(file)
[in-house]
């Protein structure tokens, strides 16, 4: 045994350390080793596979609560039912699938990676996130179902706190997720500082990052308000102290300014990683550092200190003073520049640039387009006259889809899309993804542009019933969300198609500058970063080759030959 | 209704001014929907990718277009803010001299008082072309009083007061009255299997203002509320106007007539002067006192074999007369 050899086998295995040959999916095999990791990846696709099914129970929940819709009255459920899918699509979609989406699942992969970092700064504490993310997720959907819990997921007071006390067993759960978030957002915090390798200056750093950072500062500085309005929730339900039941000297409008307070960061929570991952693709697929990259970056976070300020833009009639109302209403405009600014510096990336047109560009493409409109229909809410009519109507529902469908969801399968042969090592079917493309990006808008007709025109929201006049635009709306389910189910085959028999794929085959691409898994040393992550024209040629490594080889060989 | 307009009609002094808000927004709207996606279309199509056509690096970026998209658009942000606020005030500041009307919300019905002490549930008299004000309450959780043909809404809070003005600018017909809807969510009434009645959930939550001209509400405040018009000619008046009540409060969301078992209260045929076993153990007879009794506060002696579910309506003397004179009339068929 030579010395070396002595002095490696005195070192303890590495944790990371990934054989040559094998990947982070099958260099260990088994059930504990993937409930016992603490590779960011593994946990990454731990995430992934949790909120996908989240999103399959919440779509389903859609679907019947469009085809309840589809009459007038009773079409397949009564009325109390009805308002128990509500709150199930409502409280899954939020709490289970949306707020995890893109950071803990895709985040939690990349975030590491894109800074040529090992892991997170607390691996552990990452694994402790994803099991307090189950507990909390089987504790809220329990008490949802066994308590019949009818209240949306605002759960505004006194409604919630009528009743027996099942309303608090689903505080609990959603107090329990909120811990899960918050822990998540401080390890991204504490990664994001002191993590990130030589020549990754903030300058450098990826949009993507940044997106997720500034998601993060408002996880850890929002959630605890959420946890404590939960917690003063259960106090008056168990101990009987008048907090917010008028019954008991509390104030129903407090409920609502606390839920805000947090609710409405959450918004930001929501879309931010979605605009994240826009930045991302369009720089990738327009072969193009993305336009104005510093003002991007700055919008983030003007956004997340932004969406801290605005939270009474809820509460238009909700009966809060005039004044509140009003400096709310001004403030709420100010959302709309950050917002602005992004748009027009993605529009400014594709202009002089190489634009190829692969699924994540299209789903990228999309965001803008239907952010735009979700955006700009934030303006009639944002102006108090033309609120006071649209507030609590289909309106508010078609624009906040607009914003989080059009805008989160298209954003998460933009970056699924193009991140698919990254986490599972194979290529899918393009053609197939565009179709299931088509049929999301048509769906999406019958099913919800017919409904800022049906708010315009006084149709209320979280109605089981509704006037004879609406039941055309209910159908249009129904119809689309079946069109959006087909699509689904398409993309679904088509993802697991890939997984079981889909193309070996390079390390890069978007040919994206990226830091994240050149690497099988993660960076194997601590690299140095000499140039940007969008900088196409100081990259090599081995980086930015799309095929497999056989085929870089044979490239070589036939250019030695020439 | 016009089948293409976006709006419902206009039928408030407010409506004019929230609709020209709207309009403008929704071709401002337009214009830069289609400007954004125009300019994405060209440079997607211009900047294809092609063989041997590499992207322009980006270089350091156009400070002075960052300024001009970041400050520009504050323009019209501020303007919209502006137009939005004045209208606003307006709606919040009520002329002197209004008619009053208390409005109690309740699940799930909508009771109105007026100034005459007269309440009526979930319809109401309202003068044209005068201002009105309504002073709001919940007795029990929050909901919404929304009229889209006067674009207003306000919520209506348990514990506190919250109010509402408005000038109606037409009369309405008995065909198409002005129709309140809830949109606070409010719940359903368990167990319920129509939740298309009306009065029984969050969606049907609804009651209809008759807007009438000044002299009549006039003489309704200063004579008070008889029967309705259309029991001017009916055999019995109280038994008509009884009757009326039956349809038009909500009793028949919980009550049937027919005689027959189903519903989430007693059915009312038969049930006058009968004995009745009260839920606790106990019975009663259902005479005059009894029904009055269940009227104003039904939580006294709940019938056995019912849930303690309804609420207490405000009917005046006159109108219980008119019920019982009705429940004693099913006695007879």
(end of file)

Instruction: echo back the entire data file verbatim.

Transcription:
[in-house]
């Protein structure tokens, strides 16, 4: 045994350390080793596979609560039912699938990676996130179902706190997720500082990052308000102290300014990683550092200190003073520049640039387009006259889809899309993804542009019933969300198609500058970063080759030959 | 209704001014929907990718277009803010001299008082072309009083007061009255299997203002509320106007007539002067006192074999007369 050899086998295995040959999916095999990791990846696709099914129970929940819709009255459920899918699509979609989406699942992969970092700064504490993310997720959907819990997921007071006390067993759960978030957002915090390798200056750093950072500062500085309005929730339900039941000297409008307070960061929570991952693709697929990259970056976070300020833009009639109302209403405009600014510096990336047109560009493409409109229909809410009519109507529902469908969801399968042969090592079917493309990006808008007709025109929201006049635009709306389910189910085959028999794929085959691409898994040393992550024209040629490594080889060989 | 307009009609002094808000927004709207996606279309199509056509690096970026998209658009942000606020005030500041009307919300019905002490549930008299004000309450959780043909809404809070003005600018017909809807969510009434009645959930939550001209509400405040018009000619008046009540409060969301078992209260045929076993153990007879009794506060002696579910309506003397004179009339068929 030579010395070396002595002095490696005195070192303890590495944790990371990934054989040559094998990947982070099958260099260990088994059930504990993937409930016992603490590779960011593994946990990454731990995430992934949790909120996908989240999103399959919440779509389903859609679907019947469009085809309840589809009459007038009773079409397949009564009325109390009805308002128990509500709150199930409502409280899954939020709490289970949306707020995890893109950071803990895709985040939690990349975030590491894109800074040529090992892991997170607390691996552990990452694994402790994803099991307090189950507990909390089987504790809220329990008490949802066994308590019949009818209240949306605002759960505004006194409604919630009528009743027996099942309303608090689903505080609990959603107090329990909120811990899960918050822990998540401080390890991204504490990664994001002191993590990130030589020549990754903030300058450098990826949009993507940044997106997720500034998601993060408002996880850890929002959630605890959420946890404590939960917690003063259960106090008056168990101990009987008048907090917010008028019954008991509390104030129903407090409920609502606390839920805000947090609710409405959450918004930001929501879309931010979605605009994240826009930045991302369009720089990738327009072969193009993305336009104005510093003002991007700055919008983030003007956004997340932004969406801290605005939270009474809820509460238009909700009966809060005039004044509140009003400096709310001004403030709420100010959302709309950050917002602005992004748009027009993605529009400014594709202009002089190489634009190829692969699924994540299209789903990228999309965001803008239907952010735009979700955006700009934030303006009639944002102006108090033309609120006071649209507030609590289909309106508010078609624009906040607009914003989080059009805008989160298209954003998460933009970056699924193009991140698919990254986490599972194979290529899918393009053609197939565009179709299931088509049929999301048509769906999406019958099913919800017919409904800022049906708010315009006084149709209320979280109605089981509704006037004879609406039941055309209910159908249009129904119809689309079946069109959006087909699509689904398409993309679904088509993802697991890939997984079981889909193309070996390079390390890069978007040919994206990226830091994240050149690497099988993660960076194997601590690299140095000499140039940007969008900088196409100081990259090599081995980086930015799309095929497999056989085929870089044979490239070589036939250019030695020439 | 016009089948293409976006709006419902206009039928408030407010409506004019929230609709020209709207309009403008929704071709401002337009214009830069289609400007954004125009300019994405060209440079997607211009900047294809092609063989041997590499992207322009980006270089350091156009400070002075960052300024001009970041400050520009504050323009019209501020303007919209502006137009939005004045209208606003307006709606919040009520002329002197209004008619009053208390409005109690309740699940799930909508009771109105007026100034005459007269309440009526979930319809109401309202003068044209005068201002009105309504002073709001919940007795029990929050909901919404929304009229889209006067674009207003306000919520209506348990514990506190919250109010509402408005000038109606037409009369309405008995065909198409002005129709309140809830949109606070409010719940359903368990167990319920129509939740298309009306009065029984969050969606049907609804009651209809008759807007009438000044002299009549006039003489309704200063004579008070008889029967309705259309029991001017009916055999019995109280038994008509009884009757009326039956349809038009909500009793028949919980009550049937027919005689027959189903519903989430007693059915009312038969049930006058009968004995009745009260839920606790106990019975009663259902005479005059009894029904009055269940009227104003039904939580006294709940019938056995019912849930303690309804609420207490405000009917005046006159109108219980008119019920019982009705429940004693099913006695007879």